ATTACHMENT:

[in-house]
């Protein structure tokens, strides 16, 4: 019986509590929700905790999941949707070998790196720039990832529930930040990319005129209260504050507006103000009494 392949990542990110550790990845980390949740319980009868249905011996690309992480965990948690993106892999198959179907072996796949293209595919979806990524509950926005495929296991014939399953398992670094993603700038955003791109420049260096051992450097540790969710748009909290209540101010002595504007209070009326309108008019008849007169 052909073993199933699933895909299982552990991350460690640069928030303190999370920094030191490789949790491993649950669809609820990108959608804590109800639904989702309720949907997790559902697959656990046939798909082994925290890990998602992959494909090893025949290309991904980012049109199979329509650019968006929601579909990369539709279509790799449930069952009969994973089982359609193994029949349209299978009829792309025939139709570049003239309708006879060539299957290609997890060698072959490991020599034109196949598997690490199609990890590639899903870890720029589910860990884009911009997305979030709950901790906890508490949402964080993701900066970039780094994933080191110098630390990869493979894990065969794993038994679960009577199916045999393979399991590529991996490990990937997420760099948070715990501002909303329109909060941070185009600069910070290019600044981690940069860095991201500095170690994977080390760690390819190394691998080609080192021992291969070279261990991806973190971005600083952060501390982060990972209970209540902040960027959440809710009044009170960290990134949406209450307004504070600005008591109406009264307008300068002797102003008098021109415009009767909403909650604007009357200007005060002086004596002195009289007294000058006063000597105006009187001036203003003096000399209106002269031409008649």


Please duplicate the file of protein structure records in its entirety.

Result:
[in-house]
């Protein structure tokens, strides 16, 4: 019986509590929700905790999941949707070998790196720039990832529930930040990319005129209260504050507006103000009494 392949990542990110550790990845980390949740319980009868249905011996690309992480965990948690993106892999198959179907072996796949293209595919979806990524509950926005495929296991014939399953398992670094993603700038955003791109420049260096051992450097540790969710748009909290209540101010002595504007209070009326309108008019008849007169 052909073993199933699933895909299982552990991350460690640069928030303190999370920094030191490789949790491993649950669809609820990108959608804590109800639904989702309720949907997790559902697959656990046939798909082994925290890990998602992959494909090893025949290309991904980012049109199979329509650019968006929601579909990369539709279509790799449930069952009969994973089982359609193994029949349209299978009829792309025939139709570049003239309708006879060539299957290609997890060698072959490991020599034109196949598997690490199609990890590639899903870890720029589910860990884009911009997305979030709950901790906890508490949402964080993701900066970039780094994933080191110098630390990869493979894990065969794993038994679960009577199916045999393979399991590529991996490990990937997420760099948070715990501002909303329109909060941070185009600069910070290019600044981690940069860095991201500095170690994977080390760690390819190394691998080609080192021992291969070279261990991806973190971005600083952060501390982060990972209970209540902040960027959440809710009044009170960290990134949406209450307004504070600005008591109406009264307008300068002797102003008098021109415009009767909403909650604007009357200007005060002086004596002195009289007294000058006063000597105006009187001036203003003096000399209106002269031409008649």